Gastrointestinal motility disorders in cats

Gastrointestinal Motility Disorders in Cats

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What is gastrointestinal motility?

Gastrointestinal motility is the movement of food through the body which starts as soon as food enters the mouth and is chewed and swallowed. From there it moves through the esophagus, stomach, small and large intestines, and finally waste products leave the body via the anus. Wavelike contractions of the smooth muscle in the gastrointestinal (GI) tract are responsible for the passage of food to different locations for processing and absorption.

The autonomic nervous system (the nervous system responsible for the control of the bodily functions not consciously directed) regulates these contractions (peristalsis) and several endocrine (hormonal) mechanisms.

In the cat with healthy digestion, food is consumed and passes through the esophagus to the stomach where mixes with gastric juices and is churned into a liquid called chyme. From there it moves to the small intestine where the intestinal wall absorbs nutrients and passes them into the bloodstream. Waste material and indigestible parts pass into the large intestine where water is removed, and the remaining products are excreted from the body via the feces.

Gastric motility disorders are several conditions which affect the normal passage of food through the GI tract. They can be accelerated, retrograde (backward moving) or delayed. Most feline cases are due to delayed or impaired motility; this, in turn, causes food to accumulate in the GI tract.

Any dysfunction along the gastrointestinal tract can cause gastric motility disorders.

Causes

Gastric motility disorders can be primary or secondary, most cases are secondary, and usually due to underlying gastrointestinal disease.

Mouth and esophagus:

  • Dysphagia – Difficulty swallowing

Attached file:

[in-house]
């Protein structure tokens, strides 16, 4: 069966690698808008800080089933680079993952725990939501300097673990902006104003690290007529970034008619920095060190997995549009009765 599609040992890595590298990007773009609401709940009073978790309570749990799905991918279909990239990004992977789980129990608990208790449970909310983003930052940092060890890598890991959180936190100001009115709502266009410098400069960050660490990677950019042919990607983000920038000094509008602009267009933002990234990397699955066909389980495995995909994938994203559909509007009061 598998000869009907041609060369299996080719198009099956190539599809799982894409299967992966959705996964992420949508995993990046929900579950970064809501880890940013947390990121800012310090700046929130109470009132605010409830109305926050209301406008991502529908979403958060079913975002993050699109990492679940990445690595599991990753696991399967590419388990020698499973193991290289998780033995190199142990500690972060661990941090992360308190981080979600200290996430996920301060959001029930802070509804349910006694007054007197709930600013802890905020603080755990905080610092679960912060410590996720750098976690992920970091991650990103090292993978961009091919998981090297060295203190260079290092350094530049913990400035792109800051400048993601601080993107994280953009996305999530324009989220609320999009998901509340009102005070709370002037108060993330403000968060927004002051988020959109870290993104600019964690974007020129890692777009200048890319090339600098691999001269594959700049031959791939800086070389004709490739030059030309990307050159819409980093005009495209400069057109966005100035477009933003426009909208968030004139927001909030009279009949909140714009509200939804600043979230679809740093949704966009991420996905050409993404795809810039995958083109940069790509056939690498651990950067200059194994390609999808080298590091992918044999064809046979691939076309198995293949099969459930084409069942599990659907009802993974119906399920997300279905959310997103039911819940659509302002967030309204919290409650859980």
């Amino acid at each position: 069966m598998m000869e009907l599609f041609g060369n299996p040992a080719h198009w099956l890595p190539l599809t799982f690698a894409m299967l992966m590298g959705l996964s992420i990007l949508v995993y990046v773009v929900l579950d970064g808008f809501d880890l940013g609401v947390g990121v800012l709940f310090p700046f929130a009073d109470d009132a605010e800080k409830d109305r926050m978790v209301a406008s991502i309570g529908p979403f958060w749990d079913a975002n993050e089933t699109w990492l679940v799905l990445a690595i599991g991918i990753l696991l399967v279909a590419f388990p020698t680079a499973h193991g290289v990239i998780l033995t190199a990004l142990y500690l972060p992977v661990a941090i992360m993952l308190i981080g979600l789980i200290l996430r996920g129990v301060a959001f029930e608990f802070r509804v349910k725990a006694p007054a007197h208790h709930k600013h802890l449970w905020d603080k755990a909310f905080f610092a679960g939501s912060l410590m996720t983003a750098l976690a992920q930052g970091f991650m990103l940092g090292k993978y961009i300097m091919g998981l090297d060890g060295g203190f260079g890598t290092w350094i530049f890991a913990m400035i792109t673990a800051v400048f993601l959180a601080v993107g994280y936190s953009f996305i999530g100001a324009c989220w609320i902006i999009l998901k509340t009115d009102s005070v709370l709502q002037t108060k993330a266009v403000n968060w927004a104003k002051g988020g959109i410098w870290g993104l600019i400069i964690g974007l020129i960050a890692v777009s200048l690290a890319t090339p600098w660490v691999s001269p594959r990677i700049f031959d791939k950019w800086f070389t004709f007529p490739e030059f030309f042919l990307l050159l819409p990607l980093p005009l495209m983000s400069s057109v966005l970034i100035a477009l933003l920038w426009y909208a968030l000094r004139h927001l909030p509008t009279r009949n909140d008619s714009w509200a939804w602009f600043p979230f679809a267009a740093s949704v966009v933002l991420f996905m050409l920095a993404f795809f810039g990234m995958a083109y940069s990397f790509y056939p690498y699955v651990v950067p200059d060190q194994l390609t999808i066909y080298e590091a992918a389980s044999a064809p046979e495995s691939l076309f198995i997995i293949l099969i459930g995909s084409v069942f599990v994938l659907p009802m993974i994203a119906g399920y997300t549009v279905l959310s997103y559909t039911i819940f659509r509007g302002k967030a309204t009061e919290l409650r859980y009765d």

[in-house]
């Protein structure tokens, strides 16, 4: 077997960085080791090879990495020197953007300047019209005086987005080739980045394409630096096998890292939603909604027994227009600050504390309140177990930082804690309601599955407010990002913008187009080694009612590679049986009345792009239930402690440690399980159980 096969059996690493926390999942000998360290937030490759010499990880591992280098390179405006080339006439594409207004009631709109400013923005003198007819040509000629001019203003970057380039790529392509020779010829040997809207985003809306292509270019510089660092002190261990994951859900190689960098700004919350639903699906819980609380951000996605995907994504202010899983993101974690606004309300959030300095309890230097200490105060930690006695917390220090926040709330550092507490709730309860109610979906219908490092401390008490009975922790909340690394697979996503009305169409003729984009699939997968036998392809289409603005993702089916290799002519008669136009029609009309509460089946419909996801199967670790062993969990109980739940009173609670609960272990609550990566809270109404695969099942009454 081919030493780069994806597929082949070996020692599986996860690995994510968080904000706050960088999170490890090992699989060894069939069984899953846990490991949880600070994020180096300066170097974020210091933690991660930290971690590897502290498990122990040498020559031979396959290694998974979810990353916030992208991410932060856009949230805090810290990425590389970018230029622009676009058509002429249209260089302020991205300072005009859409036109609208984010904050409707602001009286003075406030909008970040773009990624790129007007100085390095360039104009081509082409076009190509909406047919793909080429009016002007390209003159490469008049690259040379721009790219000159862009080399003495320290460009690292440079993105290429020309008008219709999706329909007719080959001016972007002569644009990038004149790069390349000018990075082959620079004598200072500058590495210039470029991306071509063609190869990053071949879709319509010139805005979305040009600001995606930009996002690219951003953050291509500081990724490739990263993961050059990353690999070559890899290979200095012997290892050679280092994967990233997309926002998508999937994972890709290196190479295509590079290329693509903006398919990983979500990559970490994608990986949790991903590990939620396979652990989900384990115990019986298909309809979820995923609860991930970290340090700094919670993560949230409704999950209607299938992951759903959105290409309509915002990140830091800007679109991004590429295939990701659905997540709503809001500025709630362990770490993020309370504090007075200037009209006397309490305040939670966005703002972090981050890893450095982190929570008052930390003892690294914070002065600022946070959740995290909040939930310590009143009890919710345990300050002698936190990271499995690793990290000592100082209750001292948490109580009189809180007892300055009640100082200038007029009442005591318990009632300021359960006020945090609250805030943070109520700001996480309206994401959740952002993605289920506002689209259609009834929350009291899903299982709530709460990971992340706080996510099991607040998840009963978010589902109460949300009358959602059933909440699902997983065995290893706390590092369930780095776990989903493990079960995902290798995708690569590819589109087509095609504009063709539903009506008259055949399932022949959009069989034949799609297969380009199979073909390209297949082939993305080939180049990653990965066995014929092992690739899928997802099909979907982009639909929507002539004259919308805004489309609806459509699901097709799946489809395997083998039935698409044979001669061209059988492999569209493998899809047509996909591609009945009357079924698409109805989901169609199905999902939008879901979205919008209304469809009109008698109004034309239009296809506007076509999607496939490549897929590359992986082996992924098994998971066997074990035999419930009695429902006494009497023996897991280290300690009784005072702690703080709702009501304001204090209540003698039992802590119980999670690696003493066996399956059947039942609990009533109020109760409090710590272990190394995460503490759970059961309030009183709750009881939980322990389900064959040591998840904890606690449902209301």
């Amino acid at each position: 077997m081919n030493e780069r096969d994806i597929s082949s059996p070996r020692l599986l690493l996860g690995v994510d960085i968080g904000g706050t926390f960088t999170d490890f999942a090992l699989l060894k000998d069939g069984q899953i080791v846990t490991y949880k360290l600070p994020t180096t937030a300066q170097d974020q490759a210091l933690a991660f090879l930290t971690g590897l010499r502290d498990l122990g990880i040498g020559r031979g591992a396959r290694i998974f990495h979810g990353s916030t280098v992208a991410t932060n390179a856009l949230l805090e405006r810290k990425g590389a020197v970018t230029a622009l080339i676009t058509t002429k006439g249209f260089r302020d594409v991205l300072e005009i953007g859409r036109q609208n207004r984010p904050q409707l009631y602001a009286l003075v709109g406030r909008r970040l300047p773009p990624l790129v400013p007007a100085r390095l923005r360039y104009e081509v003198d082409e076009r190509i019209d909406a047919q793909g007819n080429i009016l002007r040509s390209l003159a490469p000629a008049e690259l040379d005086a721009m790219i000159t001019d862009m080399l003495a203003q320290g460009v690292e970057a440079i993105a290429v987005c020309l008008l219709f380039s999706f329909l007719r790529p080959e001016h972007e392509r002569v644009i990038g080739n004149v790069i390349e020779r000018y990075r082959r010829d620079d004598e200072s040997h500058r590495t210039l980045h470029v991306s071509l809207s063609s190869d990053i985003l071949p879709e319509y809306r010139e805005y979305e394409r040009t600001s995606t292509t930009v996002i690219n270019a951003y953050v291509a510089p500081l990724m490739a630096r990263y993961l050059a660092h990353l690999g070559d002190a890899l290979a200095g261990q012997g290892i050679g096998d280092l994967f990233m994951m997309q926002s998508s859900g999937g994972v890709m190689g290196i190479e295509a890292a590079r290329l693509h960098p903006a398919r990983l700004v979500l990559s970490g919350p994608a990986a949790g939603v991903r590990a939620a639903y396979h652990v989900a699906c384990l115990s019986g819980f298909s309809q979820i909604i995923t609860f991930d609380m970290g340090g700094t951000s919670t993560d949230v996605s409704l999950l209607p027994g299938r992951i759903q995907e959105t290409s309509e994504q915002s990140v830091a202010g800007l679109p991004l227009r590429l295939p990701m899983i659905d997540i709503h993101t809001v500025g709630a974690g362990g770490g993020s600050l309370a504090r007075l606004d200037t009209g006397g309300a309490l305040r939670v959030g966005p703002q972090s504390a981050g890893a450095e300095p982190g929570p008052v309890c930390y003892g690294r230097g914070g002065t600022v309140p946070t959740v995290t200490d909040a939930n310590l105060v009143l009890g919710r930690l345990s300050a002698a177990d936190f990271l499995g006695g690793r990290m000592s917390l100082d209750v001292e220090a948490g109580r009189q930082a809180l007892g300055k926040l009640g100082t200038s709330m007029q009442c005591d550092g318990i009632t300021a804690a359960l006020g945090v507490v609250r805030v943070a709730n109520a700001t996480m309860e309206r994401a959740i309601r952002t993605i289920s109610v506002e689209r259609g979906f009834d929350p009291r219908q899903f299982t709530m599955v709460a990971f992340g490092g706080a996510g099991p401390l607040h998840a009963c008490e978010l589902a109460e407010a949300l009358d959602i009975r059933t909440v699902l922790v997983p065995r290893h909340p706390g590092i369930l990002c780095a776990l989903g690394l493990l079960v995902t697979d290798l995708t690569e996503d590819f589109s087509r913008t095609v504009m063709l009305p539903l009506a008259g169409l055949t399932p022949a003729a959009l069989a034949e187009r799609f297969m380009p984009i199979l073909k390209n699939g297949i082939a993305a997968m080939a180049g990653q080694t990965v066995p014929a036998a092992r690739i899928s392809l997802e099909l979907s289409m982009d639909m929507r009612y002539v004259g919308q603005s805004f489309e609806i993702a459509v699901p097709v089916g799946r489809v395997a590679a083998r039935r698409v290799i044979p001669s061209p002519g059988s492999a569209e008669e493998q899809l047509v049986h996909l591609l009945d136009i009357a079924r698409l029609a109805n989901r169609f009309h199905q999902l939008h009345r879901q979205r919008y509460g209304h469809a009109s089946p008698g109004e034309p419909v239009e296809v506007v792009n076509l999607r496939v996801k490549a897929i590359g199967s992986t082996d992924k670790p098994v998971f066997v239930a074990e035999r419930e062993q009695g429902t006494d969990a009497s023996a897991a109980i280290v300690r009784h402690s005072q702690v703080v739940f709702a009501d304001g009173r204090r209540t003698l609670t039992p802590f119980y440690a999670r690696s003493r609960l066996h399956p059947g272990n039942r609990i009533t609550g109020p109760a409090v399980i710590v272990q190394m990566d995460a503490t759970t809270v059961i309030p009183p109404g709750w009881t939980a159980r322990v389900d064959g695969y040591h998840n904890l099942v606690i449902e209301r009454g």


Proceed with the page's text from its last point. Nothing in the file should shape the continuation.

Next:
• Esophagitis – Inflammation of the esophagus
  • Reflux (GERD) – A condition in which gastric juices flow back from the stomach and into the esophagus
  • Megaesophagus – Enlargement of the esophagus
  • Obstruction – This may be due to tumours or foreign bodies such as a bone

Stomach:

  • Delayed gastric emptying – A slower than normal emptying of the stomach contents which can be due to gastric dilatation, gastritis (inflammation of the stomach lining), gastric ulcers, electrolyte imbalances, diabetes, tumours, hypothyroidism, certain drugs (cholinergic antagonists, adrenergic agonists and opioid agonists), foreign object and defective propulsion)

Small intestine:

  • Obstruction – Tumour, heavy roundworm burden
  • Intestinal sclerosis
  • Post-surgical pseudo-obstruction
  • Enteritis – Inflammation of the intestine

Large intestine:

  • Megacolon – Abnormally dilated and enlarged colon
  • Constipation – Delayed passage of stooks which has a number of underlying causes including dehydration or underlying systemic diseases
  • Ilius – Inability of the large intestine to contract normally to push feces out of the body, there are several causes including drug-induced, obstruction, complications of surgery, peritonitis, pancreatitis, hypokalemia, uremia

Other: